The creation of complexes between polymeric compounds drives many industrial / biological processes and has been extensively studied in well-defined biological compounds with uniform structures. However such understanding is severely lacking for industrially relevant synthetic materials. This project aims to ascertain fundamental mechanistic properties of these systems to develop the ability to design and create functional materials.
The project will investigate molecular level binding of acrylamide / acid functional groups across a polymeric backbone through computational and experimental methods. The role of chain length and functional group orientation on complex formation will be investigated computationally to determine controlling factors. This will involve both ab initio quantum mechanical and force field based energy optimisations alongside molecular dynamics studies. The results of the simulations will determine the choice of benchtop characterisation of short chain polymers to obtain experimental data to confirm the computational results. This will involve oligomer synthesis and characterisation through diffusion & complexation measurements.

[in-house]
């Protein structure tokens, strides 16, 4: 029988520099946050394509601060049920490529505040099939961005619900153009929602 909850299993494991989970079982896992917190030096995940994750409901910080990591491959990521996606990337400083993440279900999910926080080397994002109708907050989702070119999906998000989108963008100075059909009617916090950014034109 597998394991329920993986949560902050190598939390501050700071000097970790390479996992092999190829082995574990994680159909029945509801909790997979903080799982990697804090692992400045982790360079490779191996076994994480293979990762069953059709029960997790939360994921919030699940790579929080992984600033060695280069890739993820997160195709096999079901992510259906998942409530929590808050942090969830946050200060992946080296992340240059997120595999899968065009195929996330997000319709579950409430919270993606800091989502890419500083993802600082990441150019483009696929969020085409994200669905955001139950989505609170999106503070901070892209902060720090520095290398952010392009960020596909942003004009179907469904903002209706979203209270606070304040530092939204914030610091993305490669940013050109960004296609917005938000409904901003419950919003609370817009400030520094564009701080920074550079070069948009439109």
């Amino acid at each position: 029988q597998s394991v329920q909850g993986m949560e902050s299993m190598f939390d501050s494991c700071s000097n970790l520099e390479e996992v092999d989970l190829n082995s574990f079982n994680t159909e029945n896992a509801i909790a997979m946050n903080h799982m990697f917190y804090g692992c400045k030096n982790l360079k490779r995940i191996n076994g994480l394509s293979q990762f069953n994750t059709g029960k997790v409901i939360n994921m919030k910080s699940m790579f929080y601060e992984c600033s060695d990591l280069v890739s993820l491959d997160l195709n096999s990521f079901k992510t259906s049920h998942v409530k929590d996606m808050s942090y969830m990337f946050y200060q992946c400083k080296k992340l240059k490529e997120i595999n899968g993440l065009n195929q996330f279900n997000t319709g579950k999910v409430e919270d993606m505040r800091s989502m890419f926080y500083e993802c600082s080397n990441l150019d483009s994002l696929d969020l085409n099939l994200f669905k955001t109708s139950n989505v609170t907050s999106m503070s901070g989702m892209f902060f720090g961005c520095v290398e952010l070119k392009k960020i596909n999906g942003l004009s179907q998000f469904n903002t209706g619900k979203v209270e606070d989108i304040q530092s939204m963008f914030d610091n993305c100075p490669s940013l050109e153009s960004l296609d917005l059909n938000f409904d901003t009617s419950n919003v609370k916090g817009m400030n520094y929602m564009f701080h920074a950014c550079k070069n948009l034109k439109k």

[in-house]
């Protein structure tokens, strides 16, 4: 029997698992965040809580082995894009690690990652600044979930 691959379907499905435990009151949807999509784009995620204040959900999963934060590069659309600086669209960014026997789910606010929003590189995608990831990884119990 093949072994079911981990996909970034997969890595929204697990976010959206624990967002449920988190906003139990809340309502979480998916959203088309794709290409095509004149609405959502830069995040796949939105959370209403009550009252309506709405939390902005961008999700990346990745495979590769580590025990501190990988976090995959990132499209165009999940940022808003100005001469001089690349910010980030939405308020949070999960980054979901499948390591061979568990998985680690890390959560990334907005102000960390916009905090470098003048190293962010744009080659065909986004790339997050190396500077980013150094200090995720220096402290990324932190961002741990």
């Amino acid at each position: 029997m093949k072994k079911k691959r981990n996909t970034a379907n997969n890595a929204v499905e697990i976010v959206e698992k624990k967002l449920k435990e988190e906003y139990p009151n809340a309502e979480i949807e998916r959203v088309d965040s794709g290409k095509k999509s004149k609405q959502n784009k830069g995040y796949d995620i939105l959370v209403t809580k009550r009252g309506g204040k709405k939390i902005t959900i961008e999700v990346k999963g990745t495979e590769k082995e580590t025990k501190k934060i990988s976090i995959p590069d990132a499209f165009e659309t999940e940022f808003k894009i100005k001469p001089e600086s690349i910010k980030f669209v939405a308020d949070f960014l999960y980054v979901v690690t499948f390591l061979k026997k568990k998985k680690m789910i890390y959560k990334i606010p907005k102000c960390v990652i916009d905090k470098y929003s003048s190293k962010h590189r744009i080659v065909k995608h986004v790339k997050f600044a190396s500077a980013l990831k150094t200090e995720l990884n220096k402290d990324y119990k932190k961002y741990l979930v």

The University of Bradford is a leading technology university with a strong history of polymer engineering and chemical research. This project will allow an ambitious candidate to develop computational and analytical skills relevant to a range of material sciences.
This is a self-funded PhD project; applicants will be expected to pay their own fees or have a suitable source of third-party funding. A bench fee may also apply to this project, in addition to the tuition fees. UK students may be able to apply for a Doctoral Loan from Student Finance for financial support.